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Mannerism

Mannerism can be understood as both a late form of the Renaissance and as its own independent epochal phenomenon. In Italy, it denotes the period 1520-1600 as a transitional style between the Renaissance and the Baroque. The term as such was used for the first time at the end of the 18th century in the Storia pittorica by Luigi Lanzi; already in 1568, Vasari speaks about the certain "maniera" of an artist, and Lomazzo give the advice in 1590 in his tract, that every artist should imitate this distinguishing characteristic. The conscious imitation of the manner of the Renaissance becomes thus the characteristic feature of mannerism. This imitation often leads to the conscious exaggeration of qualities and thus to a departure from classical Renaissance norms. A feeling of artificiality is produced: in painting, spatial proportions are often exaggerated into limitlessness, the colors are more intense and contrast with each other, limbs are lengthened. The depiction loses individuality and appears more aristocratically reserved as Castiglione’s literary work The Book of the Courtier remarks. The "figura serpentinata" typical for the sculpture of mannerism is the result of a strongly exaggerated classical contrapost, by means of which multiple perspectives are also thematized. Smaller sculptures attain increasing significance. In architecture too, classical forms are treated in a playful manner.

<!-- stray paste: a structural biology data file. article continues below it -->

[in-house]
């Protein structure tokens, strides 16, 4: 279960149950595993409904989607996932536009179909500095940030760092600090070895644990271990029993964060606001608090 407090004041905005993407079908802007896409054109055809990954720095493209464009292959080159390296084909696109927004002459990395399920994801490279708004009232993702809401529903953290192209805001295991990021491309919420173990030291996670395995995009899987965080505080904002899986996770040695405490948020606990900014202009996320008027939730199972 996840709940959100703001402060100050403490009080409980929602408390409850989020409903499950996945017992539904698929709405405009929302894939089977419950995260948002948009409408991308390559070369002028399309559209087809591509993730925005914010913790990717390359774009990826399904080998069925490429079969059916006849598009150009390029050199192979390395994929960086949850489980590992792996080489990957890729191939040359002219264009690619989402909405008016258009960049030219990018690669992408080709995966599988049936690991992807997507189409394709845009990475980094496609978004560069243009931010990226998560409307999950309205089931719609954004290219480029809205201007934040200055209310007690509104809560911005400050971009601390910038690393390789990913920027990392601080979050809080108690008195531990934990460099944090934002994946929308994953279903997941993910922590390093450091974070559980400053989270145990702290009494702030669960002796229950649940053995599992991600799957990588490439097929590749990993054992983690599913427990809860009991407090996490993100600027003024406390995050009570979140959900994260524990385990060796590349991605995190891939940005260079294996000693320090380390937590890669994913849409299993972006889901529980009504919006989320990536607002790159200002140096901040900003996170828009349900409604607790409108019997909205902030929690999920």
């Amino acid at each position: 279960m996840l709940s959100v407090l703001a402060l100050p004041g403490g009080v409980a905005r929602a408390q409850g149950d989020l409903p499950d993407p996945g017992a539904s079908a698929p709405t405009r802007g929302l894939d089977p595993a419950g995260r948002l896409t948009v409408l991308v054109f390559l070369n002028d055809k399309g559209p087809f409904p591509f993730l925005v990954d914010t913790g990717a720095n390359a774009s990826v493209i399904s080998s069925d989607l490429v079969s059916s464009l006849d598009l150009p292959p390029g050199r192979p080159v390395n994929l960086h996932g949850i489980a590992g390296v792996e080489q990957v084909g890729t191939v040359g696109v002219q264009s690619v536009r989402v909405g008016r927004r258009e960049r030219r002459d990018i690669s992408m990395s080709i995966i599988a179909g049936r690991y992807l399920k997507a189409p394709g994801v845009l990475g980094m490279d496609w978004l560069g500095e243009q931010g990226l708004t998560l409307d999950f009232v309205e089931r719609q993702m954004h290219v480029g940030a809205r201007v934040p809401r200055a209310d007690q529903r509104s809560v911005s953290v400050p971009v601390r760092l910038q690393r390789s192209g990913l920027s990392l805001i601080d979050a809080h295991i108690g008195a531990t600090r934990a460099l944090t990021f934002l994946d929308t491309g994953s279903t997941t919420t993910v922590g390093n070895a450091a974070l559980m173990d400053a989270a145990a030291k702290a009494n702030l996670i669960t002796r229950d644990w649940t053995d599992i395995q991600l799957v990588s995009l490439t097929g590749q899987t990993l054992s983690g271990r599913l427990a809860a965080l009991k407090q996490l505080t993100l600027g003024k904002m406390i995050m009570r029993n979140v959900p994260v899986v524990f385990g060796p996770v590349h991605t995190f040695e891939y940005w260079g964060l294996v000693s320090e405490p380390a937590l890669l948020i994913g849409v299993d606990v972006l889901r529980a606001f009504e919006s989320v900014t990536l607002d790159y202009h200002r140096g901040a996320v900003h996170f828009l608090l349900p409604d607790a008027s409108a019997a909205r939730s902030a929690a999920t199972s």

Analogous to the exaggeration of formal characteristics, pictorial content is also thematically intellectualized and translated into a complex and codified iconography. Research explains the phenomenon of mannerism through weighty social upheavals. Besides the Reformation and the Counterreformation, in 1527 above all the Sacco di Roma – the plundering of Rome by the troops of Charles V – shook the people’s spirit.
Mannerism was developed further by Rosso Fiorentino and Primaticcio in the castle at Fontainebleu; in Spain, El Greco was influential. The style reached the courts of Prague and Munich, and in the Netherlands, Cornelis Floris influenced his own movement – the Floris style.
Other artists typical for mannerism are: Michelangelo Buonarotti, Andrea del Sarto, Rosso Fiorentino, Giuseppe Arcimboldo, Benvenuto Cellini, Giambologna, El Greco, Parmigianino, Pontormo, Giulio Romano, Paolo Veronese, Bartholomäus Spranger, Giorgio Vasari, Adriaen de Vries.


 
Ketterer Kunst
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e. g. BIG NAMES